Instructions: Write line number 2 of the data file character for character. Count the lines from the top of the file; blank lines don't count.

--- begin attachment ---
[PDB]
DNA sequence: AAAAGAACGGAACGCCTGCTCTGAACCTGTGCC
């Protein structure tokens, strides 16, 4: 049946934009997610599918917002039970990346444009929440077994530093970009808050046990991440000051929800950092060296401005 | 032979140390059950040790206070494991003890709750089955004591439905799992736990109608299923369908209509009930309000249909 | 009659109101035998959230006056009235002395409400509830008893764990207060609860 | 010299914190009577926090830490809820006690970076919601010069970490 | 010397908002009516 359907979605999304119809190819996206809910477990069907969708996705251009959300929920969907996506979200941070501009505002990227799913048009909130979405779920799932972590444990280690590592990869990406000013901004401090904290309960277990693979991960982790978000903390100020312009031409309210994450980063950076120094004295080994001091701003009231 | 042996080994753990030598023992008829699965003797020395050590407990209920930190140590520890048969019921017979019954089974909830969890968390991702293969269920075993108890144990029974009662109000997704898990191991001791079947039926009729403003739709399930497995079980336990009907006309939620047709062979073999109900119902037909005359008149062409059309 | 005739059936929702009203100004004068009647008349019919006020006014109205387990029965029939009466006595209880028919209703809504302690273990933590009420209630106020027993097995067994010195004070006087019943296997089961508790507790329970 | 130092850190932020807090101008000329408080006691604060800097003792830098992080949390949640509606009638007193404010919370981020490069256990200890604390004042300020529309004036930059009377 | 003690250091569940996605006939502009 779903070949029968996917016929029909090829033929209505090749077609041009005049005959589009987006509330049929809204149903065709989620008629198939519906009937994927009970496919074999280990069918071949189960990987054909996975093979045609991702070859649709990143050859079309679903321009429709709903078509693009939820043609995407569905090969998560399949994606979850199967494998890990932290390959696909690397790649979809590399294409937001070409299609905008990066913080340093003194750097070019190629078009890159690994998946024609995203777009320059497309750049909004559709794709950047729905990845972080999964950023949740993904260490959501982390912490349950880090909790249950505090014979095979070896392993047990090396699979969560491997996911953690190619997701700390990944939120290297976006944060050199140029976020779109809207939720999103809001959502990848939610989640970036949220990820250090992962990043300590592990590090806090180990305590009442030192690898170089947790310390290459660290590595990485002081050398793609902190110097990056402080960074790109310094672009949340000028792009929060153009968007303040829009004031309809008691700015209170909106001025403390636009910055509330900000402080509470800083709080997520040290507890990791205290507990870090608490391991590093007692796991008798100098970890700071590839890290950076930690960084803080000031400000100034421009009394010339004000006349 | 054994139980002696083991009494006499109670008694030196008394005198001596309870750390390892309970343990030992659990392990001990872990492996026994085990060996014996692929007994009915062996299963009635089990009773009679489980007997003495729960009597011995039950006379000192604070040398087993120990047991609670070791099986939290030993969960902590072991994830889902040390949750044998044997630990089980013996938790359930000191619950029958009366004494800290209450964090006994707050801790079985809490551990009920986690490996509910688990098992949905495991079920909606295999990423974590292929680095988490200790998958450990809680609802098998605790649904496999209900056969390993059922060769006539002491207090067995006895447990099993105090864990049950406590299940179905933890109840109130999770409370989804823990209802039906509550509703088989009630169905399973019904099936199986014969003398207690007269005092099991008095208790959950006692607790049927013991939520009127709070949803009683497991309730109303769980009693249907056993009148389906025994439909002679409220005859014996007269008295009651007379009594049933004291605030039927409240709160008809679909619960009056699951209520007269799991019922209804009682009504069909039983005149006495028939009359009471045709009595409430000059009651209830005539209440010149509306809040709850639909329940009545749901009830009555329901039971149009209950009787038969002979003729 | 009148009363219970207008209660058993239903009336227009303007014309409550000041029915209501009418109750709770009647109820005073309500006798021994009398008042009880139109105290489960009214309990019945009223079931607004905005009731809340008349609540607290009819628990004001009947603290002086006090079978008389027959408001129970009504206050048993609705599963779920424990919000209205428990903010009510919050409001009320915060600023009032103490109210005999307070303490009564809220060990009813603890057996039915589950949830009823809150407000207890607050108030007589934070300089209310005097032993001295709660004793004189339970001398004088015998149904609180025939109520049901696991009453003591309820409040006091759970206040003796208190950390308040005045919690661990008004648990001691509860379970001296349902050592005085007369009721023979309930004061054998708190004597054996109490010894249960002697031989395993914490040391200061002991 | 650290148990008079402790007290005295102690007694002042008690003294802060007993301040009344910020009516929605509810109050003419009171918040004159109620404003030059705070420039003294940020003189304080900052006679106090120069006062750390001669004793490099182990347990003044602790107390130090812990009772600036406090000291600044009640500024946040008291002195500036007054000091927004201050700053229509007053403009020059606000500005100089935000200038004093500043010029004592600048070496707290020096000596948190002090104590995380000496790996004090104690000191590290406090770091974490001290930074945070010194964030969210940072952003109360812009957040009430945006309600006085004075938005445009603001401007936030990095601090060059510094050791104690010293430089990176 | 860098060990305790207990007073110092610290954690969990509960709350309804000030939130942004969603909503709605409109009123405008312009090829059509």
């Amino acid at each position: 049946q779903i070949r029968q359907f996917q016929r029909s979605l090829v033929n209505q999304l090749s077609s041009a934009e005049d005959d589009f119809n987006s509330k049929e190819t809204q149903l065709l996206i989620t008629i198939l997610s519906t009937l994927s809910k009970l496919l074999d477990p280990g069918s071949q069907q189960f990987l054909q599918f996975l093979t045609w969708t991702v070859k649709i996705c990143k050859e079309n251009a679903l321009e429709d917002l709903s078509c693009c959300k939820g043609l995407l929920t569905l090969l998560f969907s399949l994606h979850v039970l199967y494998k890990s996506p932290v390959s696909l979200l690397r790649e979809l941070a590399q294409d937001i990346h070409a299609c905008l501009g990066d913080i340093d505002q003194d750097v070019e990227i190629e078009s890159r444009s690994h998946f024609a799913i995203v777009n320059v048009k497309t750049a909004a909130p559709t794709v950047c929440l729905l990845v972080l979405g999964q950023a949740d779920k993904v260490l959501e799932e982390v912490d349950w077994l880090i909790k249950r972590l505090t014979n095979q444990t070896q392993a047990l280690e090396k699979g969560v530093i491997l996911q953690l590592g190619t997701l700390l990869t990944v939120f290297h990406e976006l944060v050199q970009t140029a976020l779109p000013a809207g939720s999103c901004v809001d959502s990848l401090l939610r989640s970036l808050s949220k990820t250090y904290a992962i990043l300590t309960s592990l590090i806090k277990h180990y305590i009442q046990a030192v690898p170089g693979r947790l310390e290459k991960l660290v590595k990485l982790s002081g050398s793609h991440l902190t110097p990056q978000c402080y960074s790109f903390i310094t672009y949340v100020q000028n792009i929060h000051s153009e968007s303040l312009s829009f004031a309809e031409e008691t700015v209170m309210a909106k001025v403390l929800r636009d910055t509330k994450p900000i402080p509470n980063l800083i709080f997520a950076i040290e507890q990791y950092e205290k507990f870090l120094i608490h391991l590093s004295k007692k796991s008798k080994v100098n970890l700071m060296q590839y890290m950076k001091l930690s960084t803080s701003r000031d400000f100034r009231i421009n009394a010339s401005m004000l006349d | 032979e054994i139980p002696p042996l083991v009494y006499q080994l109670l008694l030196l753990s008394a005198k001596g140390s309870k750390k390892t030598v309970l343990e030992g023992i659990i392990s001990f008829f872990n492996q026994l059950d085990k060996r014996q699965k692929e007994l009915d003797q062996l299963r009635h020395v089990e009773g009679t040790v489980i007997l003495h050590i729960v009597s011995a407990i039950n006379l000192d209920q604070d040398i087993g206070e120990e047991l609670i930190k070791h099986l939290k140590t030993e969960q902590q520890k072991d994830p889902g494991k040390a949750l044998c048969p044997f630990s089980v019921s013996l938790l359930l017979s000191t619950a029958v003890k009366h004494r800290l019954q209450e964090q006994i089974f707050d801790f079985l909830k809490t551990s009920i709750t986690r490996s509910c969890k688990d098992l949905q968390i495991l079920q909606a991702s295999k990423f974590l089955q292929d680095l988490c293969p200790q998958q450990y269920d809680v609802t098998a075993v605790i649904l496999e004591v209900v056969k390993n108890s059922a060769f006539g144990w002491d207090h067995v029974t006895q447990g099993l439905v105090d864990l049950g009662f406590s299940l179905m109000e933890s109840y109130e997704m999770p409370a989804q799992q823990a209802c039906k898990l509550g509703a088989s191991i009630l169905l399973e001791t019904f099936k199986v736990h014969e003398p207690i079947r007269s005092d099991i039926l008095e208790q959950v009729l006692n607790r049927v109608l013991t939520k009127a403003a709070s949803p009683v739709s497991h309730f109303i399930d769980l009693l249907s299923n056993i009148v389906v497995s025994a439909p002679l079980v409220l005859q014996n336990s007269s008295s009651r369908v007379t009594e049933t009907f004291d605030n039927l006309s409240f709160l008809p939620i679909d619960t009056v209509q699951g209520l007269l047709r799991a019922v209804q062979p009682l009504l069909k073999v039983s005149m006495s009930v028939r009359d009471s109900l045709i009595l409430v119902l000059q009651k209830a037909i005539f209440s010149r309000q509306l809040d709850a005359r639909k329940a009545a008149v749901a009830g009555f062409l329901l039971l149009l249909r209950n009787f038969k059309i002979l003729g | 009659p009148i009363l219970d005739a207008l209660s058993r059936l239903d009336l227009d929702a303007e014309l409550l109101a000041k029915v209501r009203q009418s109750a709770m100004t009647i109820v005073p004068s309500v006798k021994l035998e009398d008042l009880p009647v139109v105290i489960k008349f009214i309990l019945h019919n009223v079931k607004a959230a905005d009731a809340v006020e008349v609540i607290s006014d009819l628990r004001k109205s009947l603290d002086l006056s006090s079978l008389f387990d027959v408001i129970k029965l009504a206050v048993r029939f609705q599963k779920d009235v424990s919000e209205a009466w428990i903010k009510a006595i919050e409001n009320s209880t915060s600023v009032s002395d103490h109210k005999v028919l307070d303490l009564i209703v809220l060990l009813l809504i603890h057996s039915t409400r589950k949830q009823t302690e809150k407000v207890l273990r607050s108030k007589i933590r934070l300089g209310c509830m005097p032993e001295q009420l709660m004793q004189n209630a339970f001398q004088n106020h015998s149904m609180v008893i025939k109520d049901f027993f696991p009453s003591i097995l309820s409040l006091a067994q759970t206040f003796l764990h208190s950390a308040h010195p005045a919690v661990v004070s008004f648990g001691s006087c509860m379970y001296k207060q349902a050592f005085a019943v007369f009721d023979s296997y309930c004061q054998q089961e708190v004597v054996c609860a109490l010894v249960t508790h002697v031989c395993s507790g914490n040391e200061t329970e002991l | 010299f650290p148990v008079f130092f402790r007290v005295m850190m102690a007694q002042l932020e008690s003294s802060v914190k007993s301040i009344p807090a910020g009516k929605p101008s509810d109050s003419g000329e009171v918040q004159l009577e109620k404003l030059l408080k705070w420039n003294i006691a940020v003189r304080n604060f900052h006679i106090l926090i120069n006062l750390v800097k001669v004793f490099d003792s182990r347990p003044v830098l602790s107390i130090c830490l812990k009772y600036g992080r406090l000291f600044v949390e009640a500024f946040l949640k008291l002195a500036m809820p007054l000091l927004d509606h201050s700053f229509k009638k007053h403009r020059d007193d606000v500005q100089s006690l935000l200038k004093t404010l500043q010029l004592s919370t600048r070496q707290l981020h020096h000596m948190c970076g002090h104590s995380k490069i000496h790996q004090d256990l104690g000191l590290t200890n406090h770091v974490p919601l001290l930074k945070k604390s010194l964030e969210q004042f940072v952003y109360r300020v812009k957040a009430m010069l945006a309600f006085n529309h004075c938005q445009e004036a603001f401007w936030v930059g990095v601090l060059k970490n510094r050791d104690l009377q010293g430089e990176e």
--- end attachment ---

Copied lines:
DNA sequence: AAAAGAACGGAACGCCTGCTCTGAACCTGTGCC